Michael Ford (post until Oct. 31/19)
Personal Injury

Brain research shows long-term effects of concussions

Brain research from the University of Ottawa provides more conclusive evidence of the long-term damage caused by concussions, says Toronto critical injury lawyer John McLeish.

The Ottawa study shows there are clear signs of continuing effects of brain damage, long after early concussion symptoms disappear, the Ottawa Citizen reports.

“From a personal injury law perspective, this is good news for those who represent individuals who have suffered concussions, providing more scientific evidence that the concussed individual could face permanent consequences,” says McLeish, partner with McLeish Orlando LLP.

“Up until recently, the defence position has emphasized the ‘minor’ nature of some concussions, claiming that symptoms will last for a few weeks or months and then the individual will be fine. For someone like me who represents brain-injured individuals, I now have further scientific evidence that explains why some concussed individuals have ongoing symptoms."

The study, published in the journal, Clinical Neurophysiology, showed that damage caused by a concussion is potentially long-lasting.

Researchers found that in a person who suffered a concussion, information travelled more slowly from the brain to the limbs, the Citizen reports. Therefore, the brain's "white matter," or neural links, was vulnerable to injury years later.

“The brain is a very delicate organ,” McLeish tells AdvocateDaily.com. “It’s the consistency of jelly, floating in cerebrospinal fluid and enclosed in a bony encasement, the skull. So when there’s trauma to a person’s head, many things can happen to the brain — it can twist, it can bump against the inside of the skull, it can even bang against one side and ricochet to the other.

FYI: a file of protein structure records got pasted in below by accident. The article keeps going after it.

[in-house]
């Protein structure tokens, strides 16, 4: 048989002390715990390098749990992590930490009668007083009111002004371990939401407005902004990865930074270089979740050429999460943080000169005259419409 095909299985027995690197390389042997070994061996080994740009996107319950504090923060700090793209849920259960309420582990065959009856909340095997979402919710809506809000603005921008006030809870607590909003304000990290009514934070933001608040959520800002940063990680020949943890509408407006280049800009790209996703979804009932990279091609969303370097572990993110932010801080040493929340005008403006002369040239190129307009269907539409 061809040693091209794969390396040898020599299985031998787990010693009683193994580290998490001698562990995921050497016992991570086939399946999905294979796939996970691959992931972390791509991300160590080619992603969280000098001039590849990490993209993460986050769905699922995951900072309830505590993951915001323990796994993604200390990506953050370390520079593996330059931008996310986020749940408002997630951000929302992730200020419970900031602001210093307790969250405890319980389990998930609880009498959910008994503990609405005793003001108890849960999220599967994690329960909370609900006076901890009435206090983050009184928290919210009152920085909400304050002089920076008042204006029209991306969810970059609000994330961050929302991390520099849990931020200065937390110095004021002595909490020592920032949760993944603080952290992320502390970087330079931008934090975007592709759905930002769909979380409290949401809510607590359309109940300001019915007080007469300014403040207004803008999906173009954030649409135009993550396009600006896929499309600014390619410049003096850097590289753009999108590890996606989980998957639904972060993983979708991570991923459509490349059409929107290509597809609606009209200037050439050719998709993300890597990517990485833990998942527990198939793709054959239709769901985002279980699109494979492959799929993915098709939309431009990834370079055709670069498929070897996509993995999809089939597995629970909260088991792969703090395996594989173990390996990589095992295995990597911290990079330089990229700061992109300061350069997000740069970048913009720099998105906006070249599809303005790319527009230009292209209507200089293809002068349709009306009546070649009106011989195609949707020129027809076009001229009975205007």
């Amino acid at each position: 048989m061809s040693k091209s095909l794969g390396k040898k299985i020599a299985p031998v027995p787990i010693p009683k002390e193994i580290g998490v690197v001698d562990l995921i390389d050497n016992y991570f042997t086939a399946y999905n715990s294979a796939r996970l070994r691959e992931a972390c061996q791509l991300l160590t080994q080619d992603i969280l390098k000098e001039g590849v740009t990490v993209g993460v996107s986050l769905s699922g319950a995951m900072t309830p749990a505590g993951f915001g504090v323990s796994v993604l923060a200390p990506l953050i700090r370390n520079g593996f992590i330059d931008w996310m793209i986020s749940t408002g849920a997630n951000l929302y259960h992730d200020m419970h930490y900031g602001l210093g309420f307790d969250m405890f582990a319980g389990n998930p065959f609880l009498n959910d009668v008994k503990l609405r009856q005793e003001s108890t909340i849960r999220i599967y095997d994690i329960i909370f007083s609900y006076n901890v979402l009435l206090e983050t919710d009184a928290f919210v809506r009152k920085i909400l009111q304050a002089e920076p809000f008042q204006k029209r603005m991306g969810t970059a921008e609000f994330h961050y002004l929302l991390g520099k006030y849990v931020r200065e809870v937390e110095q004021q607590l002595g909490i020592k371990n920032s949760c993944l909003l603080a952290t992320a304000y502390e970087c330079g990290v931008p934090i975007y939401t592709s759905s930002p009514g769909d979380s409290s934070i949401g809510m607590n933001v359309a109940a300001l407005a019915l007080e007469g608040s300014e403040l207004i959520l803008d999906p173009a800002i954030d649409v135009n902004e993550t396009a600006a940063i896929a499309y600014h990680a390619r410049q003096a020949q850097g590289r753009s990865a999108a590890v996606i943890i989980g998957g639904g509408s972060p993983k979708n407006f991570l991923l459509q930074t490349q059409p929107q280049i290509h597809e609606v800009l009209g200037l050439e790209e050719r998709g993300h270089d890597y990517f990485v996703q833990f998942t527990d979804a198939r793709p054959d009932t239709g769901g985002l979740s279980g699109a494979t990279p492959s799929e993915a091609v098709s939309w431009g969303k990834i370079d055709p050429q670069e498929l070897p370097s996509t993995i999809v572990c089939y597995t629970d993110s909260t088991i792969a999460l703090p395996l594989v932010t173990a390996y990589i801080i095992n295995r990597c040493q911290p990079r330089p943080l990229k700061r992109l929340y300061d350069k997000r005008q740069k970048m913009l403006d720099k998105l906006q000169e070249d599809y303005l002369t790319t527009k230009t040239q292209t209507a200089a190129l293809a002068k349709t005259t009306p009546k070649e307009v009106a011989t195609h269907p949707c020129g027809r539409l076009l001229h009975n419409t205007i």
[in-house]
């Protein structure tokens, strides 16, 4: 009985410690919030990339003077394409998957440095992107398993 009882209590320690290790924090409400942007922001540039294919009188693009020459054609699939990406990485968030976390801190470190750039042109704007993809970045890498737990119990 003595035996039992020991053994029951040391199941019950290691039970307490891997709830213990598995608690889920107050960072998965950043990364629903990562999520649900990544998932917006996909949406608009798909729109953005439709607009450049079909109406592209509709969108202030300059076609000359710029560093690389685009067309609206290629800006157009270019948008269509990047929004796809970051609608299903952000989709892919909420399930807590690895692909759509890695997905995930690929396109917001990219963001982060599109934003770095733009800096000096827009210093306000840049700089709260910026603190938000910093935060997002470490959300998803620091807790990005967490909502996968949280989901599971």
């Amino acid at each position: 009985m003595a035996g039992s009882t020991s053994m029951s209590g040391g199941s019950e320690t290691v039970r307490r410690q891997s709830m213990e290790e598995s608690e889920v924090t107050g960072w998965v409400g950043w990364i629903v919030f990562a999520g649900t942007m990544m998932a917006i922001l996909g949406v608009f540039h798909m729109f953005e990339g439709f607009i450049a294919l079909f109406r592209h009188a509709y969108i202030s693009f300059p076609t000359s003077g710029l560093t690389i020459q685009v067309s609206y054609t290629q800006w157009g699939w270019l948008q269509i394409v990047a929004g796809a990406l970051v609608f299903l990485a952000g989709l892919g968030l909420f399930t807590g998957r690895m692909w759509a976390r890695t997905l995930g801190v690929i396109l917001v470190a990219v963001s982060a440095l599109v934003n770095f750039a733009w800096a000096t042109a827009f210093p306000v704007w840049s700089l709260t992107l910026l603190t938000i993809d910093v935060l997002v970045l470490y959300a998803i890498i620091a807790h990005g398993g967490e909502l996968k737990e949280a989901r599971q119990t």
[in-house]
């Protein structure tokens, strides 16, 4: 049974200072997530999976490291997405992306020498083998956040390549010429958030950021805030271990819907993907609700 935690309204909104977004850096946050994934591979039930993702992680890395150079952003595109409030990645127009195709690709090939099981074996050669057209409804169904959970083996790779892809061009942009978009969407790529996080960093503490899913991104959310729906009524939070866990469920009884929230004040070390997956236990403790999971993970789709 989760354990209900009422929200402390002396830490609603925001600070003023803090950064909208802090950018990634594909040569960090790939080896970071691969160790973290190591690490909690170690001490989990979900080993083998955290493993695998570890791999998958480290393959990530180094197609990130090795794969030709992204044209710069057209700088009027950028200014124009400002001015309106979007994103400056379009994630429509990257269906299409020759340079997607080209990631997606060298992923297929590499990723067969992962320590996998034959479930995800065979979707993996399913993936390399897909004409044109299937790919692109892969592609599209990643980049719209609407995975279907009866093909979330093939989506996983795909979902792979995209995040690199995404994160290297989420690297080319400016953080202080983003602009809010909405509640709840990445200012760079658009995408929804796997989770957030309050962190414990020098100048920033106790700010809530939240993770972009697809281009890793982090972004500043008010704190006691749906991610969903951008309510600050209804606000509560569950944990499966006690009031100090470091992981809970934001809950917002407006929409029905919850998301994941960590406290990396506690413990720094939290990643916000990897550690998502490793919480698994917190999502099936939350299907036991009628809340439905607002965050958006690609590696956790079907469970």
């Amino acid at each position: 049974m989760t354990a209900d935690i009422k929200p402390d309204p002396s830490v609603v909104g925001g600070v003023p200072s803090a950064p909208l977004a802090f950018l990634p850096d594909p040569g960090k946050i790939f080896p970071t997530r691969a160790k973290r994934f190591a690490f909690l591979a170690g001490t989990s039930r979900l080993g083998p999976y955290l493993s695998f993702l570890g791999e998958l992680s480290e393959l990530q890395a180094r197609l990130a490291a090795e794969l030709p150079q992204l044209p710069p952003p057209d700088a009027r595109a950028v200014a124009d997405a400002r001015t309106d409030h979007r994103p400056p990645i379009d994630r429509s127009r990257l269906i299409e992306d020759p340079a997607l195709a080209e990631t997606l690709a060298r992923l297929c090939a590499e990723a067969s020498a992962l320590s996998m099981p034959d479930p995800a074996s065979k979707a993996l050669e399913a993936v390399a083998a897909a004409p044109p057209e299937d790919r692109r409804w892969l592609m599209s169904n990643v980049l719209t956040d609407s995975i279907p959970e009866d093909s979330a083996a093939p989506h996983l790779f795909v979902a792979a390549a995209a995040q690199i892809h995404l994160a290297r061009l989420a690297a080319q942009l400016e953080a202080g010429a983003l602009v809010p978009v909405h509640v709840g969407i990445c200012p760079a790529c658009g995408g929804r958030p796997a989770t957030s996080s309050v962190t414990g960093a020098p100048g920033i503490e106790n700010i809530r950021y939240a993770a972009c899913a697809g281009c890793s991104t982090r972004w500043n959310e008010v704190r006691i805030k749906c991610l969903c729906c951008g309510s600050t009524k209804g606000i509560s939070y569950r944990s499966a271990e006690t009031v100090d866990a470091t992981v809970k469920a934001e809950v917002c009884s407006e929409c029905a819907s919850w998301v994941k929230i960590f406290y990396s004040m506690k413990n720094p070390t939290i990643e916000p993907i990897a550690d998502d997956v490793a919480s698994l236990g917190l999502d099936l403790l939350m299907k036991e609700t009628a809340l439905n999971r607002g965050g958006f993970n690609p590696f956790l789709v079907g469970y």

"And, as this article points out, the white matter is more easily damaged than the other parts of the brain, called grey matter.”

McLeish, who believes this University of Ottawa study breaks new ground in concussion research, says he has made sure his expert witnesses in concussion cases are aware of these scientific results. 

“I have made sure my expert witnesses — usually a neurologist, neuropsychologist or physiatrist — know about this study, so when they are giving an opinion about permanent brain injury, this study would further support and strengthen that opinion," he says. 

McLeish expects the research will make it more difficult for defence lawyers to refute opinions and cross-examine experts on the long-term effects of concussions, while providing plaintiffs’ lawyers with additional information to use in cross-examining defence experts.

The research also provides a stern reminder of the need to prevent head injuries whenever possible, McLeish adds.

One of the researchers, François Tremblay, who presented the paper at an Ottawa conference, lambasted fighting in hockey as “something that shouldn’t even be happening,” the Citizen reports.

“I know it’s part of the culture of hockey in Canada, but for me as a neuroscientist, it’s terrible to see that,” Tremblay said.

McLeish, who agrees that hockey is an example of a Canadian sport that requires further safety considerations, says his firm encourages safety in its annual campaign, Helmets on Kids.

"This study helps move us another inch forward on awareness of injury prevention.”

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